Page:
On June 18 2003, while sitting on the House Revenue Committee I voted to send House Bill 2041 to the floor of the House with a do-pass recommendation. Five days later on June 25 the bill passed the House having received the required three-fifths Constitutional majority.  On July 23, House Bill 2041 came back to the House having taken on small amendments in the Oregon Senate and received final passage. 

Based upon the passage of the bill in the House of Representatives and subsequent passage in the Senate and signature by the Governor, The 2003 Legislature directed the Oregon Department of Transportation (ODOT) to contract with the private sector in managing the bridge repair and replacement program and the overall implementation of House Bill 2041 (2003), otherwise known as the Oregon Transportation Investment Act of 2003.

We required the following:

1.  Ease of traffic movement–contracting strategies that keep traffic moving will minimize effects on other industries and the public;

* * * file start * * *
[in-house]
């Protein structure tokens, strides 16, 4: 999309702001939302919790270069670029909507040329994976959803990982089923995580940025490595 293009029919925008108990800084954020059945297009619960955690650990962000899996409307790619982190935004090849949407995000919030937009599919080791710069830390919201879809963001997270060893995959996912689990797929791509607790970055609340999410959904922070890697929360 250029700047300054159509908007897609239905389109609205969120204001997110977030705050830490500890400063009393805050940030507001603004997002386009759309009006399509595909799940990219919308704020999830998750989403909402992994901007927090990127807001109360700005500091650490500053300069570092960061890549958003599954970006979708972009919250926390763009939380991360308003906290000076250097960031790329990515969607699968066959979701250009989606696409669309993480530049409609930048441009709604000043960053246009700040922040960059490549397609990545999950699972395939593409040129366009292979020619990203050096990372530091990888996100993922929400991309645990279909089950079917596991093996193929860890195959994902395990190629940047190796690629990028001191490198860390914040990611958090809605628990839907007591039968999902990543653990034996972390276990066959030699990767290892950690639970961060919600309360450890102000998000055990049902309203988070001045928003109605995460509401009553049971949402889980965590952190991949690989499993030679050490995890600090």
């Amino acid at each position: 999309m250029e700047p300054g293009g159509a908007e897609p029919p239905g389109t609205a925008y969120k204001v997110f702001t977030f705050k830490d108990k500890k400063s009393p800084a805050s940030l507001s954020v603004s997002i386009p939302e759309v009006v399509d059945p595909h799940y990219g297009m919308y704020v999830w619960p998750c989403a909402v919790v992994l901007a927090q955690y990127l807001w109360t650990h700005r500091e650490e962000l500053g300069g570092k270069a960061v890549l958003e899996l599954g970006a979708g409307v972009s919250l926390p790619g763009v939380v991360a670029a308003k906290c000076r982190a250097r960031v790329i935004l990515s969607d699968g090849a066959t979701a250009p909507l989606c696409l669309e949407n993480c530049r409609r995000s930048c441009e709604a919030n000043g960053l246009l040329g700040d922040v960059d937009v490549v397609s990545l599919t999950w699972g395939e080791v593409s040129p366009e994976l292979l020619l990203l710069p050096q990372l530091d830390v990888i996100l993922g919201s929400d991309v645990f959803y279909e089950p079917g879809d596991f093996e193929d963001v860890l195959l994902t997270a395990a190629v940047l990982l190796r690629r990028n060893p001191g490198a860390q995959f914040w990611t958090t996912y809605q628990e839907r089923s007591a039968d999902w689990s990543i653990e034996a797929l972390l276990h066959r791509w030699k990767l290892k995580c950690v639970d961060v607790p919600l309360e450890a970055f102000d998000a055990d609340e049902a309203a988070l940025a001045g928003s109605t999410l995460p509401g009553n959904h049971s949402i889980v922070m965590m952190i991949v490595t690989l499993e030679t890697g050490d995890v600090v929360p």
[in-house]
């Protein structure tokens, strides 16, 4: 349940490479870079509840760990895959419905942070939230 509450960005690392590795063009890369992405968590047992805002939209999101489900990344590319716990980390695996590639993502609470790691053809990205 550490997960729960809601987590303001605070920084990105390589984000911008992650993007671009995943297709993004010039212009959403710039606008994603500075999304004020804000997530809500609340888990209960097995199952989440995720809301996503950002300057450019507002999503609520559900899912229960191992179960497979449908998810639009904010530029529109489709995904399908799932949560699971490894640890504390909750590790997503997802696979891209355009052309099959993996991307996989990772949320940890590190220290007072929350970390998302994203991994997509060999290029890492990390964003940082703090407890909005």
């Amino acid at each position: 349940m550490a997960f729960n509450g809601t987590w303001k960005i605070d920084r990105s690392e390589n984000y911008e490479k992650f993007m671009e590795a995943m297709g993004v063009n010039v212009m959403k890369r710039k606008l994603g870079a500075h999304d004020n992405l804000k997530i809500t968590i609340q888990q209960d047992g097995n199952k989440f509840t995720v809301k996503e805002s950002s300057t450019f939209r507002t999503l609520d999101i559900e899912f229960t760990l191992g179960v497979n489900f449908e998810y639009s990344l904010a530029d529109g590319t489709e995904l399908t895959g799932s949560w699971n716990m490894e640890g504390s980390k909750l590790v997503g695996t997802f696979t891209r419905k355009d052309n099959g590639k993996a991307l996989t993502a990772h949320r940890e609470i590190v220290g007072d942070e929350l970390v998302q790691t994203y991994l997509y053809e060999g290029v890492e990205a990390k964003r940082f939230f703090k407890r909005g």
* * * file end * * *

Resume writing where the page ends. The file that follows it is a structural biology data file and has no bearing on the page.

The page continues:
2.  Expedient delivery–quick project delivery will allow freedom of freight movement and ensures that products can be delivered throughout the state; and,

3.  Involvement of Oregon construction firms and employees–the use of Oregon firms and employees, emerging small businesses and minorities will result in economic stimulus that will benefit the state overall.

(many thanks are due to Scott Williams and Hamilton construction for meeting and exceeding these mandates)

This set the wheels in motion for a $1.4 billion dollar edict to replace or repair of hundreds of bridges in Oregon, including the due-to-fail Interstate 5 bridge over the Willamette River . On July 26 2013 I attended the ceremony for the opening of the Whilamut Passage  Interstate 5 bridge over the Willamette River.